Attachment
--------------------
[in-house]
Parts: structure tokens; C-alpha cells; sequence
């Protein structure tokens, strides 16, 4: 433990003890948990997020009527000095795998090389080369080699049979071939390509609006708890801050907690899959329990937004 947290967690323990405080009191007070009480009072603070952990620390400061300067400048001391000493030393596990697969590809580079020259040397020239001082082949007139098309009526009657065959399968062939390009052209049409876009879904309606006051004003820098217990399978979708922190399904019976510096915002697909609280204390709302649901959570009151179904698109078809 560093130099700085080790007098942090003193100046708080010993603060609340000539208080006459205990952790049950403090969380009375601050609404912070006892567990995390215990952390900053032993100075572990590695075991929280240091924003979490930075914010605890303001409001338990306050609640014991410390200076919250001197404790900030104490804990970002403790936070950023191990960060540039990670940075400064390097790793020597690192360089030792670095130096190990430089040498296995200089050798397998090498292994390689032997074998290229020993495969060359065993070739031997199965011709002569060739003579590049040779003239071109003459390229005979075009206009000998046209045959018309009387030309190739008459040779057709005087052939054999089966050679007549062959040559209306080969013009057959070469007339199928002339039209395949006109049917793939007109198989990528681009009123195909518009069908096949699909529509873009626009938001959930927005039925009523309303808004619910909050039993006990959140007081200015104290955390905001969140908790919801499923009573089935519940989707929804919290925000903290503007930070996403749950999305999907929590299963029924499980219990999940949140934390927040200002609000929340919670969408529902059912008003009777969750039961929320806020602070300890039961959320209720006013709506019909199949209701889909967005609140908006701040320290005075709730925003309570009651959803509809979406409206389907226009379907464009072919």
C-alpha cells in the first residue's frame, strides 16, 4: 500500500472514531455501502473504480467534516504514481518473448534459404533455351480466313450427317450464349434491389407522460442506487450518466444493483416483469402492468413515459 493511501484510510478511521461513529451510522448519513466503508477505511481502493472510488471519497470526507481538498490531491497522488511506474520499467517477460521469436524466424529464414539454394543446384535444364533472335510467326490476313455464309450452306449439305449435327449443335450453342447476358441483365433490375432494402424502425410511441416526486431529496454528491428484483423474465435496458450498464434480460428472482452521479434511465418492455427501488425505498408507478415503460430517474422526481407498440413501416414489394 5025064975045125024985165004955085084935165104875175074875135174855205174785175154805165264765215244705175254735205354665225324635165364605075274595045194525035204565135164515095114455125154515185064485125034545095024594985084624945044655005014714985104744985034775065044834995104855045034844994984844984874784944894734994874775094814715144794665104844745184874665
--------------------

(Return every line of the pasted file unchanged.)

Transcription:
[in-house]
Parts: structure tokens; C-alpha cells; sequence
């Protein structure tokens, strides 16, 4: 433990003890948990997020009527000095795998090389080369080699049979071939390509609006708890801050907690899959329990937004 947290967690323990405080009191007070009480009072603070952990620390400061300067400048001391000493030393596990697969590809580079020259040397020239001082082949007139098309009526009657065959399968062939390009052209049409876009879904309606006051004003820098217990399978979708922190399904019976510096915002697909609280204390709302649901959570009151179904698109078809 560093130099700085080790007098942090003193100046708080010993603060609340000539208080006459205990952790049950403090969380009375601050609404912070006892567990995390215990952390900053032993100075572990590695075991929280240091924003979490930075914010605890303001409001338990306050609640014991410390200076919250001197404790900030104490804990970002403790936070950023191990960060540039990670940075400064390097790793020597690192360089030792670095130096190990430089040498296995200089050798397998090498292994390689032997074998290229020993495969060359065993070739031997199965011709002569060739003579590049040779003239071109003459390229005979075009206009000998046209045959018309009387030309190739008459040779057709005087052939054999089966050679007549062959040559209306080969013009057959070469007339199928002339039209395949006109049917793939007109198989990528681009009123195909518009069908096949699909529509873009626009938001959930927005039925009523309303808004619910909050039993006990959140007081200015104290955390905001969140908790919801499923009573089935519940989707929804919290925000903290503007930070996403749950999305999907929590299963029924499980219990999940949140934390927040200002609000929340919670969408529902059912008003009777969750039961929320806020602070300890039961959320209720006013709506019909199949209701889909967005609140908006701040320290005075709730925003309570009651959803509809979406409206389907226009379907464009072919």
C-alpha cells in the first residue's frame, strides 16, 4: 500500500472514531455501502473504480467534516504514481518473448534459404533455351480466313450427317450464349434491389407522460442506487450518466444493483416483469402492468413515459 493511501484510510478511521461513529451510522448519513466503508477505511481502493472510488471519497470526507481538498490531491497522488511506474520499467517477460521469436524466424529464414539454394543446384535444364533472335510467326490476313455464309450452306449439305449435327449443335450453342447476358441483365433490375432494402424502425410511441416526486431529496454528491428484483423474465435496458450498464434480460428472482452521479434511465418492455427501488425505498408507478415503460430517474422526481407498440413501416414489394 5025064975045125024985165004955085084935165104875175074875135174855205174785175154805165264765215244705175254735205354665225324635165364605075274595045194525035204565135164515095114455125154515185064485125034545095024594985084624945044655005014714985104744985034775065044834995104855045034844994984844984874784944894734994874775094814715144794665104844745184874665